About torulosis

What is torulosis?

Torulosis is an airborne disease. It is more famously referred to as cryptococcosis.

  • When you inhale infected dust, torulosis slowly spreads throughout your lungs, presenting as pneumonia. It could potentially be fatal. Sometimes, it can also make its way to the brain, where it appears as meningitis. Other parts of the body that could be at risk include the skin which shows up as several fluid-filled nodules with dead tissue. 
  • The fungi at the root of the cause of this issue can be spotted in soil, pigeon droppings, decaying wood, or certain species of trees. 
  • Once you inhale this torulosis ridden fungus, you’ll come under one of the three following outcomes:
  1. They get cleared by immune cells
  2. They lie dormant
  3. They cause infection and spread
  • Generally, most people have good enough immunity to fight off this fungus. Although, immunity-compromised individuals are at risk. People with HIV/AIDS and those on immunosuppressant drugs are the ones who need to look out for torulosis.

There are three subsections within cryptococcosis/torulosis. They are:

  • Primary Cutaneous Cryptococcosis: Males are more likely to develop this condition than their female counterparts. This might be owed to the meddling of a certain growth hormone.
  • Pulmonary Cryptococcosis: This affects healthy adults at a much lower frequency. It mainly targets people with a threatened immunity.
  • Cryptococcal Meningitis: This form of cryptococcosis/torulosis only affects the brain.



What are the symptoms for torulosis?

Nausea symptom was found in the torulosis condition

The symptoms of torulosis differ from organ to organ.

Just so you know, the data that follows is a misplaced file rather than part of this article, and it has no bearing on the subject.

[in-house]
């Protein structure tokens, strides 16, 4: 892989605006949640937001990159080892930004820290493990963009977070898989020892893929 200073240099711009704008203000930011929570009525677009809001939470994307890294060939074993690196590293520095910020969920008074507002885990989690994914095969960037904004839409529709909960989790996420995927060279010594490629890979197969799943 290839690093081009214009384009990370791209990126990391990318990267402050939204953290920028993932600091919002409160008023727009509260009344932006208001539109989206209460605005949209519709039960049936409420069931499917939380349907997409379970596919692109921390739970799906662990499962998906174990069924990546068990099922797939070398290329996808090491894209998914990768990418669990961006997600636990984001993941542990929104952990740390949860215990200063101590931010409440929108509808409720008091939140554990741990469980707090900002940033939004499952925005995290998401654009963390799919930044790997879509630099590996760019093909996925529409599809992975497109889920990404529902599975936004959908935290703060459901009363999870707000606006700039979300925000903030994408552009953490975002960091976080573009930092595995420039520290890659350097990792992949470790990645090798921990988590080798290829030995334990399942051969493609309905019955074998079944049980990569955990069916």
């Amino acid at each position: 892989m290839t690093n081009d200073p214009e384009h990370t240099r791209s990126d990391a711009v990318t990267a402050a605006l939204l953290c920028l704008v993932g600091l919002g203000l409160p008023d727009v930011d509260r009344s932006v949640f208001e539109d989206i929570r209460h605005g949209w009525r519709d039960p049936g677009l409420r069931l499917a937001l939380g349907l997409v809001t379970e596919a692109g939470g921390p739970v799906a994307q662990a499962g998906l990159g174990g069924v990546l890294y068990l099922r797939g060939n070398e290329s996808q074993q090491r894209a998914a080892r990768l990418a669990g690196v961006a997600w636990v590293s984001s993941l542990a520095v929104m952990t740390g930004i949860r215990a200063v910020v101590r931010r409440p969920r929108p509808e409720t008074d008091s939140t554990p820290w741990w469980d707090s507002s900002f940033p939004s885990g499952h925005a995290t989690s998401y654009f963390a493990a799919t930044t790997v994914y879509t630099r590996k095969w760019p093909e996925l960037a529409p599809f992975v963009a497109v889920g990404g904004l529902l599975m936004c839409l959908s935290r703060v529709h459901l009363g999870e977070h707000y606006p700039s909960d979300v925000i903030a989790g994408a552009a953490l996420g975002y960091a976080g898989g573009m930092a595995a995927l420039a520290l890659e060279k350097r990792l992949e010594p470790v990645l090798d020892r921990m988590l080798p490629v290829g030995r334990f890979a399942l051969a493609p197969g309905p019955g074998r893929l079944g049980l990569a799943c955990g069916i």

When lungs are affected:

  • Cough: When the disease spreads to the lungs, the symptoms may be minimal or not apparent at all. Respiratory symptoms start with cough, and can then escalate to Shortness of breath and chest pain.
  • Fever: Your body may start boiling in response to a weak lung system.

When the brain is affected:

  • Headache & nausea: A person affected with torulosis will develop a striking pain in the head and a continuous feeling of nausea. This is because, when the disease spreads, it tends to seek out the central nervous system.
  • Neck pain: Meningitis is associated with stiffness of the neck, as this area is connected to the brain’s nervous system. 
  • Blurred vision: Blurred or impaired vision can be potentially life-threatening. Immediate care and attention are necessary to prevent further complications.

When other regions are affected:

  • Appetite loss:Torulosis patients may experience severe Appetite loss which can result in a dramatic weight loss. 
  • Abdominal pain: Abdominal pain can manifest in abdominal bloating and swelling, which can also result in a feeling of numbness in that region.



What are the causes for torulosis?

Torulosis, also known as Cryptococcosis, is a disease caused by fungi that infect humans and animals. The fungus is commonly inhaled, resulting in a lung infection that can proceed to the brain.